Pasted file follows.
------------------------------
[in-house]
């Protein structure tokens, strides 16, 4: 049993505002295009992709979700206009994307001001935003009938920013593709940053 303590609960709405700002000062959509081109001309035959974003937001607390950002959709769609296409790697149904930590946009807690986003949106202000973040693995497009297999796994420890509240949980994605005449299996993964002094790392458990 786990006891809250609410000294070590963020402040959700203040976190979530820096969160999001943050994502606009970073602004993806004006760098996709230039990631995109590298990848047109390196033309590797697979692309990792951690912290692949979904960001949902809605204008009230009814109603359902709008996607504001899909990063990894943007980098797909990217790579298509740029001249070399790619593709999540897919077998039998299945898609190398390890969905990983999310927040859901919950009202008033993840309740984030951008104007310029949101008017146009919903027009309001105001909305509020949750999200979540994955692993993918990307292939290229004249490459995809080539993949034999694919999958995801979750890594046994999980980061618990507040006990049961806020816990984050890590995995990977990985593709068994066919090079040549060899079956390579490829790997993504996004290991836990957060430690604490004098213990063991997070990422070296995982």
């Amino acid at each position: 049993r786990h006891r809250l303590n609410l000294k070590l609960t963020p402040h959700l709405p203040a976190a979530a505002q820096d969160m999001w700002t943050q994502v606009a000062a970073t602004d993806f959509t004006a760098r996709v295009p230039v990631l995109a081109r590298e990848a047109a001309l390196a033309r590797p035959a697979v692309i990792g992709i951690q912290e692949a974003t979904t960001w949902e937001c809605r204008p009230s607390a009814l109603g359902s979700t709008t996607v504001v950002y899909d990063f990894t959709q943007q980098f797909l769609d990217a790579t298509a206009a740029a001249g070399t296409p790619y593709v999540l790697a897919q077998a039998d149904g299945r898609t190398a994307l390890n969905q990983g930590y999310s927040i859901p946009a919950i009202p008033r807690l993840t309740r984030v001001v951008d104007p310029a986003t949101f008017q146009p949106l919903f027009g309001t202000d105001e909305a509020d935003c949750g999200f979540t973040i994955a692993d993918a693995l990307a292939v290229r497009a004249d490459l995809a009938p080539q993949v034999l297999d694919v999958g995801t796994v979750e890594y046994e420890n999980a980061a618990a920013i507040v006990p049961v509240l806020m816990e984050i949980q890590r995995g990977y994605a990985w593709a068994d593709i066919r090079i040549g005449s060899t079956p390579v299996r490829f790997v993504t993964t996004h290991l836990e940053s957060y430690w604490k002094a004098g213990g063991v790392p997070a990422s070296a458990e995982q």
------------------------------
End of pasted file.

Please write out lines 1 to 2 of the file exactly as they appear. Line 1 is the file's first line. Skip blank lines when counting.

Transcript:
[in-house]
């Protein structure tokens, strides 16, 4: 049993505002295009992709979700206009994307001001935003009938920013593709940053 303590609960709405700002000062959509081109001309035959974003937001607390950002959709769609296409790697149904930590946009807690986003949106202000973040693995497009297999796994420890509240949980994605005449299996993964002094790392458990 786990006891809250609410000294070590963020402040959700203040976190979530820096969160999001943050994502606009970073602004993806004006760098996709230039990631995109590298990848047109390196033309590797697979692309990792951690912290692949979904960001949902809605204008009230009814109603359902709008996607504001899909990063990894943007980098797909990217790579298509740029001249070399790619593709999540897919077998039998299945898609190398390890969905990983999310927040859901919950009202008033993840309740984030951008104007310029949101008017146009919903027009309001105001909305509020949750999200979540994955692993993918990307292939290229004249490459995809080539993949034999694919999958995801979750890594046994999980980061618990507040006990049961806020816990984050890590995995990977990985593709068994066919090079040549060899079956390579490829790997993504996004290991836990957060430690604490004098213990063991997070990422070296995982």